After looking at Morning Joe’s somewhat embarrassing Twitter account, I decided to examine the host’s account to see how he was levering his Twitter feed to promote his brand as a journalist. I analyzed Joe Scarborough’s Twitter feed for the same six days, Friday, January 23 – Wednesday, January 28, 2015. During that time, there were a total of 39 tweets.

Friday • 7 tweets. / Saturday • 7 Tweets. / Sunday •11 Tweets.

Monday • 10 Tweets. / Tuesday • 1 Tweet. / Wednesday • 3 Tweets.

Scarborough’s Twitter Strengths

Scarborough had a more diverse mix of posts and was more active in his tweeting. His overall mix included several retweets, a few political statements, several personal statements, statements about the storm approaching, one personal picture, a YouTube video about his work, and a few photographs of colleagues and guests. On his original posts, Scarborough’s tweets garnered anywhere from one retweet to 32 retweets.


2015-01-29_2030Most Retweeted Original Posts


2015-01-29_2033_001Most Favorited Original Posts

2015-01-29_2042Most ReTweeted Retweet

On Twitter, Scarborough does engage with people who commented on his posts. Most of the comments occurred on the more personal posts about his love of music (he is releasing an album) and his connection to Meridian, MS his hometown (as well as mine). Overall, Scarborough is using his Twitter account to build his personal brand. From the week that I followed him, I found out where he is from, that he has a passion and talent for music, and I saw a connection to what he was interested in, which is of course, politics.


Scarborough was personal without sharing too much information. He did not mention where he was going, where he had been, or what his children were doing (if he has any). He is good at sharing but not sharing too much.

Scarborough’s Twitter Weaknesses

Although it seems he is doing some things correctly, Scarborough’s posts do not feel deliberate or thought-out, but rather a little scattered. He does not ask for many opinions, either. In personal branding, this would be a good idea to build trust from his followers. Creating conversations with fans is key, Scarborough does that around his music but since he is known for commentary on politics, he should incorporate more of that into his brand image on Twitter.



Joe Scarborough’s Twitter Summery

Joe Scarborough is working to create a brand image. His main topics on his Twitter account are politics, sports, and music. These interests are carried over from his webpage, which also focuses on the same topics. Scarborough’s Twitter account has 303,000 followers, which proves people are interested in him and his personal brand. I found it interesting he only follows 385 Twitter feeds, mostly political analysts, journalists, people in the music industry, and feeds related to sports. (Who is Joe Following?)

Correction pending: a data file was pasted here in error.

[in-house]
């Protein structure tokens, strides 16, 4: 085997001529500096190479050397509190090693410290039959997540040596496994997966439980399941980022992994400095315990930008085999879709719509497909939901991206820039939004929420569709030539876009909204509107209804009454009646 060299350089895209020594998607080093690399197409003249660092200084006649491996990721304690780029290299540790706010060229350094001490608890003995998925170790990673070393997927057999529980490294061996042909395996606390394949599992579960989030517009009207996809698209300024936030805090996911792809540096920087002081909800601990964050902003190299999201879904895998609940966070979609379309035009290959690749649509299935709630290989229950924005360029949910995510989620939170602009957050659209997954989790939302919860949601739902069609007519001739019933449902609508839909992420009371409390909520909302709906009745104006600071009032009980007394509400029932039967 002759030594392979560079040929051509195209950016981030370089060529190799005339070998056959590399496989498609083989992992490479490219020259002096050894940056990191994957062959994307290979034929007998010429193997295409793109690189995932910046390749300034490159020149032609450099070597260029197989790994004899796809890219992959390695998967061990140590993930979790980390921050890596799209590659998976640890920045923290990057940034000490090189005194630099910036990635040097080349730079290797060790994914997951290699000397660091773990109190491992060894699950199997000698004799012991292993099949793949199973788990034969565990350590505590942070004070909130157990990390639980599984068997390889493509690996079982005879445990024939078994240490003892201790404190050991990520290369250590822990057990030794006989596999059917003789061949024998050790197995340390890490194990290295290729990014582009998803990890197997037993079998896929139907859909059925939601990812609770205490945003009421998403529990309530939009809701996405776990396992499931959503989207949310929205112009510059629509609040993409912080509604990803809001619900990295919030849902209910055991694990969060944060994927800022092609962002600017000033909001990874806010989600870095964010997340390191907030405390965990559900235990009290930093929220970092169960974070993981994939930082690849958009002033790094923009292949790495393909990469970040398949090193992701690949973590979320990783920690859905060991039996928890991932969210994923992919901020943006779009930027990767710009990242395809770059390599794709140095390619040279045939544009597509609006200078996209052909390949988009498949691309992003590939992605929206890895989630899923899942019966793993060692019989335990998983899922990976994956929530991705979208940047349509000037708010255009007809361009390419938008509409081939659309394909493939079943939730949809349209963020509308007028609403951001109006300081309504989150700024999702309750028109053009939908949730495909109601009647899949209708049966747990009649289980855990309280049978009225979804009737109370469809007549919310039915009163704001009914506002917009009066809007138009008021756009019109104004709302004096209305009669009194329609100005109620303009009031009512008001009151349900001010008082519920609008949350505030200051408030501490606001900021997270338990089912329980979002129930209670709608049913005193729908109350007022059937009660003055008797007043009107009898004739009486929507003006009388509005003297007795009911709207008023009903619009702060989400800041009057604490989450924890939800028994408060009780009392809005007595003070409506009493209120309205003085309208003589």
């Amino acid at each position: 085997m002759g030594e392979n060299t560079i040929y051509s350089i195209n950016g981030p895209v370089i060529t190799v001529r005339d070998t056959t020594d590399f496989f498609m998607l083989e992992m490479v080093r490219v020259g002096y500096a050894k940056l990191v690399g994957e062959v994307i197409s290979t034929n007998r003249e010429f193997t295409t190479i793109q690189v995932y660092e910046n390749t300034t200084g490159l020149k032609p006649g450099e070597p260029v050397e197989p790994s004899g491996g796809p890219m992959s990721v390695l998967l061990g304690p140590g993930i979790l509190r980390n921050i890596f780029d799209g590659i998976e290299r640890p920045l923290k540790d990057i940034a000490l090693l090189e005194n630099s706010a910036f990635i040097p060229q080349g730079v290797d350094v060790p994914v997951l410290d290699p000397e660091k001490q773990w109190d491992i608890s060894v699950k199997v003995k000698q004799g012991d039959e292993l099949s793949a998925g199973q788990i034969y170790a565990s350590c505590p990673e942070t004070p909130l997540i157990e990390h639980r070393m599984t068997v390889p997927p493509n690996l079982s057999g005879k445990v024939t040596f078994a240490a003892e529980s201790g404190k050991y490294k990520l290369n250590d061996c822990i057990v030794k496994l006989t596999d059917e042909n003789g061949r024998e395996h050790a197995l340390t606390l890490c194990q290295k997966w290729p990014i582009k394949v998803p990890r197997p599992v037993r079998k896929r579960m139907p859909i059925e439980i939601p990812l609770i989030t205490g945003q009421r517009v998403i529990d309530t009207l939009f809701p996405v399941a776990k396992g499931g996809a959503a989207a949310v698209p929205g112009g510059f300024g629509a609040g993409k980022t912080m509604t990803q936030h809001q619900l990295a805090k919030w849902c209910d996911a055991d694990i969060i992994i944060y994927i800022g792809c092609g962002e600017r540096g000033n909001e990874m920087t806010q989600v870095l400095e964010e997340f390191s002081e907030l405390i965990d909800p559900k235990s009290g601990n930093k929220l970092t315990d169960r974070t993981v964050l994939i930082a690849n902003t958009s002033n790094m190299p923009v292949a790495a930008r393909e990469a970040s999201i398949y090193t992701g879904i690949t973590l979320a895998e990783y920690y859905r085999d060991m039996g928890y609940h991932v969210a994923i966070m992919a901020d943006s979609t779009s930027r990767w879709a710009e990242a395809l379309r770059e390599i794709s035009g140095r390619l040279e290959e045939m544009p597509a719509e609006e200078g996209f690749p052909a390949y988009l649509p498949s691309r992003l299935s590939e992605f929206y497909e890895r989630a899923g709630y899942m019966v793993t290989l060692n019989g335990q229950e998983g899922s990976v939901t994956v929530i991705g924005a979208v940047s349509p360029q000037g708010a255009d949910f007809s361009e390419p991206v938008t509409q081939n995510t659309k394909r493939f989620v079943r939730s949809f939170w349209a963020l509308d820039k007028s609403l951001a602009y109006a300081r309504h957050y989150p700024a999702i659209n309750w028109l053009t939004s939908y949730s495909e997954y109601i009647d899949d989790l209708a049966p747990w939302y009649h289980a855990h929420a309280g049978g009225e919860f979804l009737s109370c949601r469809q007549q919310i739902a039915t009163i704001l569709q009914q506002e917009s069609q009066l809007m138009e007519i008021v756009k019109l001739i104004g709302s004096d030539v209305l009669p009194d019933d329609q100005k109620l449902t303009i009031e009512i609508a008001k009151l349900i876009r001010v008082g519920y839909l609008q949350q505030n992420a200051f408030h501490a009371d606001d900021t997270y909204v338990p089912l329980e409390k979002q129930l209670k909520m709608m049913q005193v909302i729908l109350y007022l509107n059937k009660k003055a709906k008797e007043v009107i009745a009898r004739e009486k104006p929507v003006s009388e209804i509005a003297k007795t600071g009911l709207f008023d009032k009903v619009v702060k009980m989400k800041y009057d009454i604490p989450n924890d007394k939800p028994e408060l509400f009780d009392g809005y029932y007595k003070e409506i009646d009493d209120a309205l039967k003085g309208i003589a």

How to Build a Personal Brand on Twitter, states that the first thing in establishing a brand image is to claim your Twitter handle. In Scarborough’s case, @joescarborough is already taken, so he has claimed two others. The first, of course, is @joeNBC, which is the one analyzed here. The other is @joeMSNBC. The only downfall to this is what happens when the show is canceled, and Scarborough is no longer a broadcast journalist on NBC or MSNBC. Trouble. Mashable explains, “Twitter handles have become so important, that there is now even an aftermarket for them, Tweexchange, where user names are bought and sold.”


The article also suggests: deciding how you what to brand yourself, becoming known as an expert, establishing a Twitter marketing plan, using third party apps, and forming a mastermind group. Although it is hard to tell if Scarborough uses third party apps, or if he has established a mastermind group of like people who promote each other; it is clear that he knows how he wants to brand himself, and he is known to be an expert, at least in the political realm. (He also has credibility in sports and music). It seems that Scarborough is working off a marketing plan. This is evident through the similarities between his website and social media accounts (same cover photo, look and content). I would suggest to Scarborough that he incorporate some of the following ideas on how journalists can use social media:

  • Crowdsource and gather story ideas
  • Build lists
  • Find sources or witnesses to stories
  • Follow breaking news as it unfolds
  • Live reports before the newscast
  • Drive followers to your website or to watch a newscast.

Important tips to remember:

  • Be first
  • Be right
  • Promote other resources: links, sites, websites, and broadcasts.

Twitter is regularly used by 53.8% of journalists to check for breaking news, check the competition, find ideas for stories, keep in touch with audience members, and to find sources, just to name a few. With the future of Morning Joe being a bit shaky, Scarborough would be well-advised to update his strategy.